Since I got done early, one of the nurses came around to take my “vitals,” which included temp, blood pressure, that thing they put on your index finger, and questions like whether you’ve had a bowel movement in the past 24 hours. I was pretty confused about why they were taking these, it wasn’t really explained, it was just something you submitted to. He made some notes and rolled his cart away to the next patient.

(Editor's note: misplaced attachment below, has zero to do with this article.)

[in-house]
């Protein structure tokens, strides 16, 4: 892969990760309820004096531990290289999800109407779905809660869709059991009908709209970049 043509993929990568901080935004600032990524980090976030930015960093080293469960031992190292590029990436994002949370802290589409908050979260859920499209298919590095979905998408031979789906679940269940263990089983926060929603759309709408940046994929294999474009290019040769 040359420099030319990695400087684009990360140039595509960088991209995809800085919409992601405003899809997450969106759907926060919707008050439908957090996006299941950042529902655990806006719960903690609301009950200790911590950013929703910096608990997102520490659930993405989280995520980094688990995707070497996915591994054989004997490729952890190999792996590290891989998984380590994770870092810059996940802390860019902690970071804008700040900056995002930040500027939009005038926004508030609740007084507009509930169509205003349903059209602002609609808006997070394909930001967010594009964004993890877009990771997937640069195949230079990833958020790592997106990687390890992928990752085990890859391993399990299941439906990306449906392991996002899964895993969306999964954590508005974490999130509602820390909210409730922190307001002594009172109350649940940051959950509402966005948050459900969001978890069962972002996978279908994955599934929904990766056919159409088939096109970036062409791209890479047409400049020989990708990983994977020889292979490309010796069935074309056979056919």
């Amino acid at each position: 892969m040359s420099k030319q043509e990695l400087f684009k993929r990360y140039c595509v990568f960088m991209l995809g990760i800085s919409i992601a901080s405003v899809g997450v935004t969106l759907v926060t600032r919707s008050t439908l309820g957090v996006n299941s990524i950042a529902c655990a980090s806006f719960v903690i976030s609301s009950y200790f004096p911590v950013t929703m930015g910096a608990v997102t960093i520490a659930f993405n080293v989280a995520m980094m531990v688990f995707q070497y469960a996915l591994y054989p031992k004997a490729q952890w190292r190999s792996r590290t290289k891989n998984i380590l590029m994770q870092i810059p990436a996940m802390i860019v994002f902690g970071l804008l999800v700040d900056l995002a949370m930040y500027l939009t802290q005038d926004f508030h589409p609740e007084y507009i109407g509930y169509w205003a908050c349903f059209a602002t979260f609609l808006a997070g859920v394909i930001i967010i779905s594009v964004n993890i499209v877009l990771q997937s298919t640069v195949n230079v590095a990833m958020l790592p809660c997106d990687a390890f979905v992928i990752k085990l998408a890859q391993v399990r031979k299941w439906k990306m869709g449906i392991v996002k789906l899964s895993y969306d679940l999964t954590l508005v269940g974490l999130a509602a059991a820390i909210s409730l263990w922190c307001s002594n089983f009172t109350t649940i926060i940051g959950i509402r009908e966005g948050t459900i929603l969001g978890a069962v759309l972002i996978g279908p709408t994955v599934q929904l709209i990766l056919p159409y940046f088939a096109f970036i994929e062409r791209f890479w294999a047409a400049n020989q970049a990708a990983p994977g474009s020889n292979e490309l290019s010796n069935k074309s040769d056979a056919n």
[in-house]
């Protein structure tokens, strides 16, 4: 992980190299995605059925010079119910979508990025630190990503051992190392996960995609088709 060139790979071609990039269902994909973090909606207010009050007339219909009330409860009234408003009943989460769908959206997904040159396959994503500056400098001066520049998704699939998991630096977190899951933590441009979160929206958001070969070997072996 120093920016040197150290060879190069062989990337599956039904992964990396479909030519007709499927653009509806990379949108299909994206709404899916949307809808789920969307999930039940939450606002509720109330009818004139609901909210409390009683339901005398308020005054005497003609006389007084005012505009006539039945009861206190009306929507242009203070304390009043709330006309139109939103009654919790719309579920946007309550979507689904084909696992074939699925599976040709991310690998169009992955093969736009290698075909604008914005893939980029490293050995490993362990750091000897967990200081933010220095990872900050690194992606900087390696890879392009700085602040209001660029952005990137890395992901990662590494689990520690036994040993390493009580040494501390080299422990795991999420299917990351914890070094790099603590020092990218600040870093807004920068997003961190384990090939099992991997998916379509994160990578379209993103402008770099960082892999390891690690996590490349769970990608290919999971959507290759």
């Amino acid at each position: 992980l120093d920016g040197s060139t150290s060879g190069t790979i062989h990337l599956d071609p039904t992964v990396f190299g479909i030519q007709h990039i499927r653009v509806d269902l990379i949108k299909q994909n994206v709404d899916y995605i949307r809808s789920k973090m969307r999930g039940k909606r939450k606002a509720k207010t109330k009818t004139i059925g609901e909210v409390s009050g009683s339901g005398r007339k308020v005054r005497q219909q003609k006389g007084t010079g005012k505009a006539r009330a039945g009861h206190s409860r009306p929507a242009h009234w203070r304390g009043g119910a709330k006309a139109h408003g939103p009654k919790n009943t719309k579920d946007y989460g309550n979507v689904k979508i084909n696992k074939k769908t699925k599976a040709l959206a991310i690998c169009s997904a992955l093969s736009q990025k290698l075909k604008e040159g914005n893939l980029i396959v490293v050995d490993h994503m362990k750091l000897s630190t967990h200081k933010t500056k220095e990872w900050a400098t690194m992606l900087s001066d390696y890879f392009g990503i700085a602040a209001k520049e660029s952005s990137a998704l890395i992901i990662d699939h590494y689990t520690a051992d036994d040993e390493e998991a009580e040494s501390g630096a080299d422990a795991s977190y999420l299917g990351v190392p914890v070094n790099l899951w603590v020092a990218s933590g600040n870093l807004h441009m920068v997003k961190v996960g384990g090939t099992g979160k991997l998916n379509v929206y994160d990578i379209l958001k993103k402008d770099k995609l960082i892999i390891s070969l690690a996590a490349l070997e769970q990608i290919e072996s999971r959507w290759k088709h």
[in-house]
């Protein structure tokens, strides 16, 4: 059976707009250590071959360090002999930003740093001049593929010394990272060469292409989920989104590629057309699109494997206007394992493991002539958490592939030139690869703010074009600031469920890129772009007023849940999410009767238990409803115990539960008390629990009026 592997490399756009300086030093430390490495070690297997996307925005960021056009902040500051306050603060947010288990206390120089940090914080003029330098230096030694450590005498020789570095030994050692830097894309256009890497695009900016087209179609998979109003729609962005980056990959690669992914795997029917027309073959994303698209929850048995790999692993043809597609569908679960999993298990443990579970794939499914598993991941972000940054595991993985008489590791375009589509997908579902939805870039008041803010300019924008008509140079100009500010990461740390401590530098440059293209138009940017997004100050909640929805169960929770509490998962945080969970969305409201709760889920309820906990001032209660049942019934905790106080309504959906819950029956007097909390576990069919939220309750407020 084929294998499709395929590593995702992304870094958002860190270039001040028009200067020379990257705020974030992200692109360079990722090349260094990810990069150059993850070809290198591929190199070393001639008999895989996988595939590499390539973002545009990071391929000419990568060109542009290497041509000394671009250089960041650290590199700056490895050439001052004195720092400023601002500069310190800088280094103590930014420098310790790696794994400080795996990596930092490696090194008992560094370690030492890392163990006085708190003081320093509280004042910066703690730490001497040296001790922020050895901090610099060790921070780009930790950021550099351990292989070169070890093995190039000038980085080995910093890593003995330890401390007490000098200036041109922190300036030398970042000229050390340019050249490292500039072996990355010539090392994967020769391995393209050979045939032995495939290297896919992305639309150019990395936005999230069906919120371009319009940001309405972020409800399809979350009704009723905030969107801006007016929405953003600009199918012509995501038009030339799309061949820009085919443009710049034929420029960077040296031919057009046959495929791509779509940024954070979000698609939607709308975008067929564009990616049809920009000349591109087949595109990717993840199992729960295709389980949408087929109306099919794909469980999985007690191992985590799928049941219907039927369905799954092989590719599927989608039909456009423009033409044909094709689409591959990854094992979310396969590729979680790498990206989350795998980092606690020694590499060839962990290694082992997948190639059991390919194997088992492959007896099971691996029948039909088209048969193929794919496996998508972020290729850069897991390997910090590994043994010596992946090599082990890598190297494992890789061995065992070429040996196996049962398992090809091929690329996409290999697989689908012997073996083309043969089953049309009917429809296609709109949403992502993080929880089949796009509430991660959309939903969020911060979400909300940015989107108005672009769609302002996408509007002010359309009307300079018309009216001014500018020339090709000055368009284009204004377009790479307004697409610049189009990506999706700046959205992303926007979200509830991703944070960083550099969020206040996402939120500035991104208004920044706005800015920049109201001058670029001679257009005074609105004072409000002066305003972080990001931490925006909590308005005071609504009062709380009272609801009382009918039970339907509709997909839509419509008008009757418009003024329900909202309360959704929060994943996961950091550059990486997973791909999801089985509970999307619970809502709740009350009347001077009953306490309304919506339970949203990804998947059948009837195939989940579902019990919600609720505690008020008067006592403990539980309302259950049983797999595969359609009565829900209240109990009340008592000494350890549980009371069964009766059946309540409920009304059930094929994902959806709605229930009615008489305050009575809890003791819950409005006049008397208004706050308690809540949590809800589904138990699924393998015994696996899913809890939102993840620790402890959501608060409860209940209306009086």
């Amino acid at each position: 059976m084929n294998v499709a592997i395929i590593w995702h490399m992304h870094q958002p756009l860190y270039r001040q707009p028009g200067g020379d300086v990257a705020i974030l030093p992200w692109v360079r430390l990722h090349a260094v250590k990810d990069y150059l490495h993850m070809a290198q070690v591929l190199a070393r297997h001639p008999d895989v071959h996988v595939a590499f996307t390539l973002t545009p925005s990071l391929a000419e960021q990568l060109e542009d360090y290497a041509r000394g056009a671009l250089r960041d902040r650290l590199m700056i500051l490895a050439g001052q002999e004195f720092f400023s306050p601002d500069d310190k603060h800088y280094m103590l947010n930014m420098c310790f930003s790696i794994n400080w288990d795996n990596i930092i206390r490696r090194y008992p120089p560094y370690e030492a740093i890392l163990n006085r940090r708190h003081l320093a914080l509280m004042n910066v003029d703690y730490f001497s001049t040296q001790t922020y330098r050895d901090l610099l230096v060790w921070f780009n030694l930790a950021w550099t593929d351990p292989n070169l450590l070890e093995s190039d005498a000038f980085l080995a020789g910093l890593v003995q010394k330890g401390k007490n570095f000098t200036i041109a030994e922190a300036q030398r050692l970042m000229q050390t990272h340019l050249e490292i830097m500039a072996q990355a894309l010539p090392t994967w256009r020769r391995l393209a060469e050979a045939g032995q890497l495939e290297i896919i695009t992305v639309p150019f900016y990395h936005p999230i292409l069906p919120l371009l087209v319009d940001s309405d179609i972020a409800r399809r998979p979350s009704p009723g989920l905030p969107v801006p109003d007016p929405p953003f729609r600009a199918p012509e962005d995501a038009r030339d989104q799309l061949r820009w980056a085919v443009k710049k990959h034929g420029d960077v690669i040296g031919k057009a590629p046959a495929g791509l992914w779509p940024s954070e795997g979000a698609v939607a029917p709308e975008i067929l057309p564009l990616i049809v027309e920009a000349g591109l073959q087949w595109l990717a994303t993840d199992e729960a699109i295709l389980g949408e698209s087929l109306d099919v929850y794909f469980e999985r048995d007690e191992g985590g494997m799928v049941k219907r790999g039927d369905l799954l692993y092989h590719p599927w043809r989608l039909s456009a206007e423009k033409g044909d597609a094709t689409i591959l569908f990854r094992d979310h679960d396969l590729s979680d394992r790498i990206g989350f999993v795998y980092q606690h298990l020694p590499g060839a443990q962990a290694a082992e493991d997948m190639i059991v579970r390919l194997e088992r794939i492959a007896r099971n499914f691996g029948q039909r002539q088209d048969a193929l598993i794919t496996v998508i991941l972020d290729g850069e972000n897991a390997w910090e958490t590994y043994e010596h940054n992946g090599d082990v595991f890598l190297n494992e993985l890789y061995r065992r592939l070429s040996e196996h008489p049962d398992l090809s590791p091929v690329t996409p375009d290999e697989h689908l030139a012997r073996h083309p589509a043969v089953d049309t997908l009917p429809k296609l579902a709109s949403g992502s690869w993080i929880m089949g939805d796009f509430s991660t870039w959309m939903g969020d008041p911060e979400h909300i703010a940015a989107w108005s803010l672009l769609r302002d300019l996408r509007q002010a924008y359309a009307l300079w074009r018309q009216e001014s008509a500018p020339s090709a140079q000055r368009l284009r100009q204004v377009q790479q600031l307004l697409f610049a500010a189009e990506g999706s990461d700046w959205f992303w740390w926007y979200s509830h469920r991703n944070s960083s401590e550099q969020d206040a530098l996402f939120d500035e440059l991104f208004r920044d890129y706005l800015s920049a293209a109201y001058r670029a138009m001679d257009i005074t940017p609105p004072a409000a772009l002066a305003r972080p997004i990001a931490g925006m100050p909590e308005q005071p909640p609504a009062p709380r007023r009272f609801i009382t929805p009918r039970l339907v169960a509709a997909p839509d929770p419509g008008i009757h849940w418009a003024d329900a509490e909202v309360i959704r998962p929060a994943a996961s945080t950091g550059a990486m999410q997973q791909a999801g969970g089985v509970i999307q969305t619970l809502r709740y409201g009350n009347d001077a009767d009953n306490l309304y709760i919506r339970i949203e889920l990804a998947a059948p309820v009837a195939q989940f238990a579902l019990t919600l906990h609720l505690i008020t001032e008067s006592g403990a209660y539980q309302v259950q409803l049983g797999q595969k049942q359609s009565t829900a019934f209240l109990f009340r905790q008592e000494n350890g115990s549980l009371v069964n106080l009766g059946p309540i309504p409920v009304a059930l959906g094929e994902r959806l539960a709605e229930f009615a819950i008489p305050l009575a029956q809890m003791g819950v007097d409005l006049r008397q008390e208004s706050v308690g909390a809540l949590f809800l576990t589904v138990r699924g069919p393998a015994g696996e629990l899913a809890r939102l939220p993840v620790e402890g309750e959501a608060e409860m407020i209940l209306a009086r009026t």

We were instructed to wait at the table after we’d finished eating so we could get our meds and start “group.” “Group” meant getting a worksheet (the same one every morning), having quiet time to fill it out (and your “goals” for the day), and then sharing your paper out loud to everyone. My goal was to go home and I started crying when I was reading mine, not such a good move when you’re trying to convince people you’re sane. After everyone went, we turned the papers in and we were free. The next time for assembly would be snack time– yes, snack time– at about 10:00 am. All of this was technically optional, including meals. You could just sleep all day and that would be fine, as long as you woke up to take your meds. But staying in bed all day was not a good move if you wanted to go home soon. The nurses watched you all day and everyone was assigned a specific nurse, morning and night. Your nurse gave you your meds, checked in with you about how you were feeling, and they were the person you were supposed to go to first with questions or problems. And the nurses keep track of what each person does, all day, and they make notes about their impressions of our moods and improvements (or the opposite). This means that to get out, you have to appear happy and sane at all times, even if you’re feeling neither happy nor sane, because the nurses keep track of what goes on and the doctors consider the reports seriously.